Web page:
Both exercises are created to help your creative self come to the surface free from judgement by anyone else or, ofter our toughest critic, ourselves. It's amazing to discover how self-critical and self-blocking you are. Ever feel like if you just say something aloud, even if only your dog is going to hear it, that somehow you're going to be judged for it? It's because you're judging yourself, without even realizing it. It's actually freeing to say "you know, I think really enjoy xyz activity/interest/hobby" or "I secretly want to wear this or that outfit" and not worry about what anyone, even yourself, thinks. Just because it's not something you expect of yourself, or others expect of you, doesn't mean it's "wrong". It helps get rid of the "shoulds" and the "should nots".  

All this said, I'm only in week one. For my artist date this week I took a trip to Michael's Arts and Crafts to wander around and see what struck my fancy - what creative projects I might be interested in. I found that the jewelry-making section really enthralled me. I'm going to research the process a bit more to see if I think it's something I'd be interested in trying, since it requires some tools and I have limited income. I bought a set of inexpensive colored pencils and cheap sketch pad. I'm a horrid drawer from all experiences, but I want to get some feelings out on paper this way, so I thought, why not?

I'm excited to start week two of the project today. I'll be including updates on my blog, hopefully on a weekly basis. If anyone is interested with doing this "course" along with me, I'd love to have a partner in crime! 

Wednesday, October 3, 2012

Self Honesty

Self honesty can be, at least for me, one of the most difficult parts of the self-discovery process.  Of course, some honesty about yourself and your situation has to be present to start the process - otherwise why would you begin the journey in the first place? However, I believe there are levels to self honesty, which delve deeper and deeper as you continue. It's these most internal levels that can be especially difficult. Often, they require assistance from an outside source.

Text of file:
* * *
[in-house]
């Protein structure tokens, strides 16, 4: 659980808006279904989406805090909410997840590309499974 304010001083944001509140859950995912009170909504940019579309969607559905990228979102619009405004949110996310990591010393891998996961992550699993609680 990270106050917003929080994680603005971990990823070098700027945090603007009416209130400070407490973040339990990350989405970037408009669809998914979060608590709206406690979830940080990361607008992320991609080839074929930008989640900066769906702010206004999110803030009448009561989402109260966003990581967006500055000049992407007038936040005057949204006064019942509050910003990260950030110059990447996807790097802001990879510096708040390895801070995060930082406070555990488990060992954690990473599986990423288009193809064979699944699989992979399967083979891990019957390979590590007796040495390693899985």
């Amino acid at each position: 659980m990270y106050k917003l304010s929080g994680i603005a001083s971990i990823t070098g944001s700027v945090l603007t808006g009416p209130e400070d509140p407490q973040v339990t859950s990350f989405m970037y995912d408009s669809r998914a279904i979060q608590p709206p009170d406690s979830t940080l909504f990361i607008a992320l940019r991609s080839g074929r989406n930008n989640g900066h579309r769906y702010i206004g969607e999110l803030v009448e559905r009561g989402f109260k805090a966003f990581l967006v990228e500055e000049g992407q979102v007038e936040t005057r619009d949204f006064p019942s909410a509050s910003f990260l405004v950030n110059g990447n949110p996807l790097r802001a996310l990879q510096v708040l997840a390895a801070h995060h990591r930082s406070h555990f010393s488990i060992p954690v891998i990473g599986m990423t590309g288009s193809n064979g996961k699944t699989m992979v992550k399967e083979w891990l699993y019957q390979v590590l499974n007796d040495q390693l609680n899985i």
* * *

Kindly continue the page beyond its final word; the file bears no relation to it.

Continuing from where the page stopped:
I feel I'm pretty good at knowing myself. I'm particularly good at knowing my faults - I tend to blame myself for things that I shouldn't, apologize when I haven't done anything wrong, and I'm notoriously tough on myself. So often times I actually try to work on not being so self-criticizing. Recently, though, I've been having difficulty with a particular situation in my life, and despite numerous efforts, I couldn't figure out me why. I tried to, ad nauseum. I analyzed, probably entirely too much, I tried different tactics to figure it out, but it just wasn't moving in the direction that I hoped.

Finally, the other day, I had a very brutally honest discussion with a close friend of mine about the situation. This friend is probably the only person in my life who can be as blunt as they are, and instead of being fuming mad, I listen. Ok, I might be fuming mad at first, but I still listen. I won't say I wasn't shocked, hurt, frustrated, and a bit angry at the whole situation, including some anger and frustration directed at myself. But I listened. I took to heart what they said. Turns out, when I look at it from an outside perspective, I was doing a lot of things - albeit unknowingly in many cases - that were making the situation worse instead of better.

Sometimes, it takes brutal honesty and a real look into yourself and at your actions from someone else's perspective. Pick the person to share this with you wisely. It needs to be someone who knows you well, and who is truly trying to help you - give you a wake up call, if you will - as opposed to someone who just wants to tell you all of your faults. The latter will be very emotionally detrimental, because the "faults" might not be accurate at all. Those people just want to knock you down to make themselves feel better. They're taking their own struggles and frustrations out on you. But when you choose someone who's genuinely trying to help you, and who you can take such honesty from, it can be very revealing. I'll warn you - it's painful. You'll be licking your wounds at first, but don't let that deter you.

 Once you have this conversation, it will be a bit of a long process. Change takes time. But work at it, a little every day. Pick one thing you're going to do differently each day, even one seemingly insignificant thing. Over time, these will add up, and you'll feel more comfortable with the changes you've made.

As with anything, make sure that any changes you make are truly best for you, or for the particular situation. Don't just change because others tell you that you should. You might find some things the person said really make sense, while others may not seem right - just because someone knows you doesn't mean they understand every detail about you, so their opinion is guaranteed to be 100 percent accurate. Honor your values and those things that make you, you. The bottom line is this: always be honest with yourself. It just may be that the times that it's most painful to do so are the times you need it the most.